Syrian regime forces push for Daesh bastion Raqqa

COMPILED FROM WIRE SERVICES
ISTANBUL
Published 04.06.2016 13:46
Updated 05.06.2016 23:57
Syrian soldiers sit on a tank during fighting between regime forces and Daesh militants in Palmyra, March 28, 2016. (File Photo)
Syrian soldiers sit on a tank during fighting between regime forces and Daesh militants in Palmyra, March 28, 2016. (File Photo)

The Syrian regime forces have crossed the boundary of Raqqa province after advancing in a major Russian-backed offensive against Daesh militants, the Syrian Observatory for Human Rights, a group that monitors the war, said on Saturday.

Heavy Russian air strikes hit Daesh-held territory in eastern areas of Syria's Hama province, near the boundary of Raqqa province, on Friday and the regime forces reached the edge of the province.

Going on an offensive in the region for the first time since 2014, regime forces aim to reach the country's largest dam. The Tabqa Dam on the Euphrates River, 40 kilometers (25 miles) upstream from Raqqa city, is also the target of a separate offensive launched by the US-backed Kurdish-led SDF militia group advancing from the north late last month.

Tabqa Dam has a huge reservoir named Lake Assad after President Bashar al-Assad's late father and predecessor Hafez. When Daesh overran the area in 2014, it summarily executed 160 captured regime troops.

The lightning advance from the southwest brought government troops to within less than 40 kilometers (25 miles) of Tabqa, which is also the site of an airbase, Syrian Observatory for Human Rights director Rami Abdel Rahman told AFP.

"It seems there has been an undeclared coordination between Washington and Moscow," he added, referring to the pincer movement by the two governments' respective Syria allies.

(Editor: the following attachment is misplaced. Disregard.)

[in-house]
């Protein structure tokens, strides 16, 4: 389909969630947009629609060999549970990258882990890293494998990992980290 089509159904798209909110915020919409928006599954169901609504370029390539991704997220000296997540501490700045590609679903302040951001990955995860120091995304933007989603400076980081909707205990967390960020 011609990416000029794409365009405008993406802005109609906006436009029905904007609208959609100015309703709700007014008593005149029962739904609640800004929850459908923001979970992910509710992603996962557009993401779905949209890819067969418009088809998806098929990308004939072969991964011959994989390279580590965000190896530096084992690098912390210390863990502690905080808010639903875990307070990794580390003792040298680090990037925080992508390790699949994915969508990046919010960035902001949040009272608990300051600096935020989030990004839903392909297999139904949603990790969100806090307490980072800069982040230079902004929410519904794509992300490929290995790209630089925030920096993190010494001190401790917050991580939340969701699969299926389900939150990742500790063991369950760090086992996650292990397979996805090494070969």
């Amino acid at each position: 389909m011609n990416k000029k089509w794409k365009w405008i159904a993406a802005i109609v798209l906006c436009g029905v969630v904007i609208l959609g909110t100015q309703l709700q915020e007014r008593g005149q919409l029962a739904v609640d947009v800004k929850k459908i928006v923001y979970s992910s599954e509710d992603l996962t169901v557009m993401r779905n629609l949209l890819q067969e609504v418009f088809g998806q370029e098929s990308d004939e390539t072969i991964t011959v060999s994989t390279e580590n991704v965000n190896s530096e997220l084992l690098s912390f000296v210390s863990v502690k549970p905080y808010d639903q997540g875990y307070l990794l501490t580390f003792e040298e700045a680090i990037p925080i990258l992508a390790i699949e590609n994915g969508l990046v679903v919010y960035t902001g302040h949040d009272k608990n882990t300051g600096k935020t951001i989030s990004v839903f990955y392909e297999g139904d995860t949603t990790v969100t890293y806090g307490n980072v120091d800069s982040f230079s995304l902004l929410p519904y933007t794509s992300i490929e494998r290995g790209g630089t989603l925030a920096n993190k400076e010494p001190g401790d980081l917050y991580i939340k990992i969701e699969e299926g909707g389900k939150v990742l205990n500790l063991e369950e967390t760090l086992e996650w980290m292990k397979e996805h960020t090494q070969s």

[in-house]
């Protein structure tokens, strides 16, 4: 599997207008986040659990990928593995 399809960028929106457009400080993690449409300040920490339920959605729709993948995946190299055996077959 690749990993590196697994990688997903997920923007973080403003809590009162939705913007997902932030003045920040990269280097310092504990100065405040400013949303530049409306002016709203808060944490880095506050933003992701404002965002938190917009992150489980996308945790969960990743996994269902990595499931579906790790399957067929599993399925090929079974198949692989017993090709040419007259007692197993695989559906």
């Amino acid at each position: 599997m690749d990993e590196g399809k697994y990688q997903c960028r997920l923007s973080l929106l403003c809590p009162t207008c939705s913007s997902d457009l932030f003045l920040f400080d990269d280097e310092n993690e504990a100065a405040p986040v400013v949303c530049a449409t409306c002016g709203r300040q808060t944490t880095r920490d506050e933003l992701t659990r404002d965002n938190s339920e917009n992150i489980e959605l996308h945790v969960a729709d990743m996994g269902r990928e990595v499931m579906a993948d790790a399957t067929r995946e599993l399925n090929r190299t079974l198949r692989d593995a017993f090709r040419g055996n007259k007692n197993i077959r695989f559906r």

At least 26 Daesh terrorists and nine regime troops and militia were killed in the advance, according to the Britain-based Observatory, which relies on reports from medics and activists on the ground.

Raqqa city, further east, is Daesh's de facto capital in Syria and, along with Mosul in Iraq, the ultimate target of those seeking to destroy the group's self-declared caliphate.

Regime army spokesmen were not immediately available for comment.

Arab and Kurdish fighters backed by Washington have launched an assault on the strategic Manbij pocket further up the Euphrates on the Turkish border, regarded as a key entry point for foreign fighters.

Hundreds of kilometers downstream in neighboring Iraq, elite Iraq troops have launched an assault on the emblematic Daesh bastion of Fallujah.

The three big offensives are some of the most aggressive campaigns against Daesh since it declared its aim to rule over all Muslims from parts of Iraq and Syria two years ago.

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